Gardner residents differ on changes to crossing after man killed - KCTV5

Gardner residents differ on changes to crossing after man killed

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GARDNER, KS (KCTV) -

Some Gardner residents are calling for changes to a railroad that runs through the town after a man was hit and killed there Tuesday evening.

"This set of tracks have been here a long time," said Kansas Highway Patrol Trooper Howard Dickinson.

Now there are questions surrounding the busy intersection at Highway 56 and North Moonlight Road after 52-year-old William E. Gainey, of Yanktown, SD, was hit and killed by a train about 6 p.m. Tuesday.

There are quite a few businesses on one side of the tracks and some people have said they believe Gainey was walking from those businesses to a home on the other side when he was hit.

Authorities said they still don't know why the man was crossing the railroad tracks at that time.

"From all accounts and evidence at the scene and witness statements, it appears that he saw the train and just attempted to beat it across the tracks, and he was not successful," Dickinson said.

Troopers with the highway patrol say the area has seen a boom in population over the last few years and once the intermodal opened in nearby Edgerton, KS, residents say train traffic has picked up significantly.

Still authorities do not believe the intersection is dangerous.

"We do get a lot of traffic, it's a booming community and we have tons and tons of young people with young kids who live here so the intersection has gotten busier throughout the years, but there are two arms that come down to prevent anyone from driving through here, but as a pedestrian though you can run across the sidewalk," Dickinson said.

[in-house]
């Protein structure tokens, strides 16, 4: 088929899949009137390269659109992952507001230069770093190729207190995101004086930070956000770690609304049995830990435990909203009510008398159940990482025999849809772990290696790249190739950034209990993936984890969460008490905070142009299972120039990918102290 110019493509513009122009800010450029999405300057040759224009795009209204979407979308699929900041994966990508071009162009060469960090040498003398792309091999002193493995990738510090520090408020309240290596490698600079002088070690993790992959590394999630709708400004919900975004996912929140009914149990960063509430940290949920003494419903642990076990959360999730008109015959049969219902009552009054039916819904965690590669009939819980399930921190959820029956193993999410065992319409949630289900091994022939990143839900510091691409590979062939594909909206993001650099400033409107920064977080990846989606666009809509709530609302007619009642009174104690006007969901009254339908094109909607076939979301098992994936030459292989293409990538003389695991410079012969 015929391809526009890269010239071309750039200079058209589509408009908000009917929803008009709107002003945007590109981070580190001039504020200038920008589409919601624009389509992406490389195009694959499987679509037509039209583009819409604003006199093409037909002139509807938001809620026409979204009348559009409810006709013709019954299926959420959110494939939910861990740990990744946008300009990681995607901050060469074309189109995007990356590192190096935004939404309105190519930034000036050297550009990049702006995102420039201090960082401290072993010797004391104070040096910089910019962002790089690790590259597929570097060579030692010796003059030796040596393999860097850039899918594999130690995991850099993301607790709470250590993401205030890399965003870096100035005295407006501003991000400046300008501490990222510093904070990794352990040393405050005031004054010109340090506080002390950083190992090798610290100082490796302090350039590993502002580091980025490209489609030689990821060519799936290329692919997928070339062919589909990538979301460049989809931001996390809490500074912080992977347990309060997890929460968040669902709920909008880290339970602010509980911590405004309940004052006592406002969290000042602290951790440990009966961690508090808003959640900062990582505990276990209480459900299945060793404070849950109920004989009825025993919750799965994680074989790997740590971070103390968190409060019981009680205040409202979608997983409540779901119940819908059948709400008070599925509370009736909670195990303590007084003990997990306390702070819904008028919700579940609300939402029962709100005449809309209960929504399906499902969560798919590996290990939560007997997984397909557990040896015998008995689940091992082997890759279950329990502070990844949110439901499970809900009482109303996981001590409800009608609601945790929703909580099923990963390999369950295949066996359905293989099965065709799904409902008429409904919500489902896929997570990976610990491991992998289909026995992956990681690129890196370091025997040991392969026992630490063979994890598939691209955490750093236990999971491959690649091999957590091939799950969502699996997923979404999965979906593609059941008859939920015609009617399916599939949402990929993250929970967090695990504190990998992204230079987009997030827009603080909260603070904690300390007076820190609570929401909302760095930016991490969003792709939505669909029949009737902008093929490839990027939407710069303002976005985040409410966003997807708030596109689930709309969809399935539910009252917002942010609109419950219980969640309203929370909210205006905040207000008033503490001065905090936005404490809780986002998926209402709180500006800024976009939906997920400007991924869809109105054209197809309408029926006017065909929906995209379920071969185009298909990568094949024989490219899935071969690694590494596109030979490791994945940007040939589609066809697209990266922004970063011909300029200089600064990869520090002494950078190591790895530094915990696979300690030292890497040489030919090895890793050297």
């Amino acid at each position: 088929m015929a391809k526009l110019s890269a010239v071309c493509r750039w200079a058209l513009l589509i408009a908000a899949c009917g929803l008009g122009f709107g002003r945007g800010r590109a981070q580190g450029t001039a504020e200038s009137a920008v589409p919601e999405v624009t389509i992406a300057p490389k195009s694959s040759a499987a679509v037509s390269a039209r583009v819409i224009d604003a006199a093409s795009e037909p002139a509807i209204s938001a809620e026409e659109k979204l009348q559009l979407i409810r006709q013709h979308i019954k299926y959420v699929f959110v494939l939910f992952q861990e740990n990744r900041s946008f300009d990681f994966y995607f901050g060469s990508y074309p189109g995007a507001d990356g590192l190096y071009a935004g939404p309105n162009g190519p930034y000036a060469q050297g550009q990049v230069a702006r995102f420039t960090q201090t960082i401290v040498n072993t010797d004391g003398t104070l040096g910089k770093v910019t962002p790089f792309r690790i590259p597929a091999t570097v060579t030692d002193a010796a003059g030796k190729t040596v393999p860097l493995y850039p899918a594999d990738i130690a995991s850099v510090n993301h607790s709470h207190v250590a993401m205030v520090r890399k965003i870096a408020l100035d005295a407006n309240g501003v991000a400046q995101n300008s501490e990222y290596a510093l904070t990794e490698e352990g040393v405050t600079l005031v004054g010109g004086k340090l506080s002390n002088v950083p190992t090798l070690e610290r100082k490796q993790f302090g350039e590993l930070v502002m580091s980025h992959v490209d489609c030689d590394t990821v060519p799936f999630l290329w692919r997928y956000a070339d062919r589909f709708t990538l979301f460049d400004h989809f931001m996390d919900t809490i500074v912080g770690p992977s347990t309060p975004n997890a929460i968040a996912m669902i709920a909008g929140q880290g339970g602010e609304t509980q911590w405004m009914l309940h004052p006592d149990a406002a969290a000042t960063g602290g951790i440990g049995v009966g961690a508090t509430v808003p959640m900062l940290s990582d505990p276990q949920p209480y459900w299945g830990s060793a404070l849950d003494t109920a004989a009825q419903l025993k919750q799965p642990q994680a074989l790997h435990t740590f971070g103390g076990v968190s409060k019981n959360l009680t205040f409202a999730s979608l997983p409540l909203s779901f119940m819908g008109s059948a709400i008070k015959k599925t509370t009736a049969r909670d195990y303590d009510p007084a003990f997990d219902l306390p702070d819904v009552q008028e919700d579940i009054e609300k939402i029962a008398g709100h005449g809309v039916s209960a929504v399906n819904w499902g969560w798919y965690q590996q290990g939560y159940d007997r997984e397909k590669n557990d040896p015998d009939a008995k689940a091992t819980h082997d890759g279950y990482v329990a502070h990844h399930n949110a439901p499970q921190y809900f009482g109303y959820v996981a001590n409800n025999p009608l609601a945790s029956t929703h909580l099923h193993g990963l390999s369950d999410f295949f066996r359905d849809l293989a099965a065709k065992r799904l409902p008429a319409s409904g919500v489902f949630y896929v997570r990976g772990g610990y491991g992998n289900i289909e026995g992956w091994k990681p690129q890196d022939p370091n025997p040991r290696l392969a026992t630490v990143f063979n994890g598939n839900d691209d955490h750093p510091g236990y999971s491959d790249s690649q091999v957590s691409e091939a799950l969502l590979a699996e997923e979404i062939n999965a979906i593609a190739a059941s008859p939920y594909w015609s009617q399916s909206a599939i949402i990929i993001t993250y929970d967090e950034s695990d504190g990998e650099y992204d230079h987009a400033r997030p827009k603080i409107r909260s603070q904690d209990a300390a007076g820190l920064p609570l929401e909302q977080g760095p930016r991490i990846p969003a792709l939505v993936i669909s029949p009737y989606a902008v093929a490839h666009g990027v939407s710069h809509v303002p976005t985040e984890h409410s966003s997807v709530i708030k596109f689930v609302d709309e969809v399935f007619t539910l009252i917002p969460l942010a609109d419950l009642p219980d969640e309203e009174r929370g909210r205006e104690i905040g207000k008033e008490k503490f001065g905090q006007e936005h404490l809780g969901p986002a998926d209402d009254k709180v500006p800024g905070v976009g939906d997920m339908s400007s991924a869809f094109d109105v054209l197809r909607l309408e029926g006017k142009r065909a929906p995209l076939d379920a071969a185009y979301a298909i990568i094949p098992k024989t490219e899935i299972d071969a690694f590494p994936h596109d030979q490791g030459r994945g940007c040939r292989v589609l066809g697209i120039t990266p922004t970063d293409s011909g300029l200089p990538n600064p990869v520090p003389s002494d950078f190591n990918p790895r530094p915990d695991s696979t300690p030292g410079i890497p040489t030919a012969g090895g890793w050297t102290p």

"It seems pretty adequately marked to me," said resident Mike Kane.

Kane disagrees that any changes need to be made to the intersection or the railroad crossing.

"I've never heard of another accident, not even a car accident. It doesn't seem to be a problem to me," he said.

But some residents like Heather Hollingshead are worried more about future problems than what's in the past.

"Trains go through here every 10 minutes now," she said.

Hollingshead said with the added train traffic maybe it's time to allow horns to sound when trains are approaching because currently it's a silent intersection.

One thing residents seem to agree on is that revisiting the safety concerns won't hurt.

Dickinson said Tuesday's incident was the first fatality, pedestrian or otherwise, to happen at the intersection, to his knowledge, in his 20+ years with the department.

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